Being arrested for drunk driving should never be taken lightly. Under Michigan law, drivers may be asked to take a roadside breath test and while you may refuse that test, you could still be facing penalties for doing so. It is important for drivers to understand Michigan law enforcement officers use two breath tests. The first, called a Preliminary Breath Test (PBT) is conducted on the roadside. This test may not be used as evidence against you. Once you have been taken to the police station, you will be asked to submit to a second breath test known as the Datamaster test. This particular test will be used against you in court.
Refusing the Datamaster Test
In some cases, it may be advisable to refuse the Datamaster test. The reason for this is law enforcement will then need to secure a warrant to force you to submit to another chemical test which is typically a blood test. However, in order to obtain this warrant, there would have to be sufficient evidence to present to a judge. In addition, the added time delays could work in your favor.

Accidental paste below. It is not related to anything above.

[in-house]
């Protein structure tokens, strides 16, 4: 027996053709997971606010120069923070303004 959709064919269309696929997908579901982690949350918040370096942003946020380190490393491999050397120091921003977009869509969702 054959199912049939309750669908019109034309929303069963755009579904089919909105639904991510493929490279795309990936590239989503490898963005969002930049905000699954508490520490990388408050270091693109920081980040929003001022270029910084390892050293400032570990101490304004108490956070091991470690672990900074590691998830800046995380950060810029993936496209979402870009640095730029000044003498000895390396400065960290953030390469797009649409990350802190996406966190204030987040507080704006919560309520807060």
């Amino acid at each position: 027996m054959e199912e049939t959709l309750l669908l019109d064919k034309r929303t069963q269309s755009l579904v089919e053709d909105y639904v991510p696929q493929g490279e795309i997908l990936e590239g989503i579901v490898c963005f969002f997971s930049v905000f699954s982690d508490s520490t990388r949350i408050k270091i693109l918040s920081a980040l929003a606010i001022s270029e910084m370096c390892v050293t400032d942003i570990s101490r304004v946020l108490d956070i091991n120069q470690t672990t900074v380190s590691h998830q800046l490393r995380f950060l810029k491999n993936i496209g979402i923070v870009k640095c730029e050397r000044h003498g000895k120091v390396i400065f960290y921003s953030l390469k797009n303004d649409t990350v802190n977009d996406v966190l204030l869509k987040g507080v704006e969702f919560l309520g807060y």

Fighting OWI Charges
When you contact a criminal defense attorney, they will look at the various facts surrounding your OWI arrest. Some of the factors that will be considered include:
- Rightful stop – we may be able to challenge your stop if the officer did not have probable cause to stop you. A mere suspicion is not sufficient; the officer would have had to see you driving erratically or violating a traffic law.
- Fighting test results – blood and breath tests can often be challenged in court. For breath tests, the equipment must be properly calibrated and the operator must be trained to use the equipment. Blood test results may also be challenged if the person is not properly trained or unable to testify as to the results.
Under Michigan law, anyone who has been convicted of an OWI will face additional legal problems if they are facing charges for a second time. You could be facing steep fines, jail time, participation in an alcohol safety course and many hours of community service. If you are facing OWI charges, you need an aggressive criminal defense attorney who understands Michigan laws.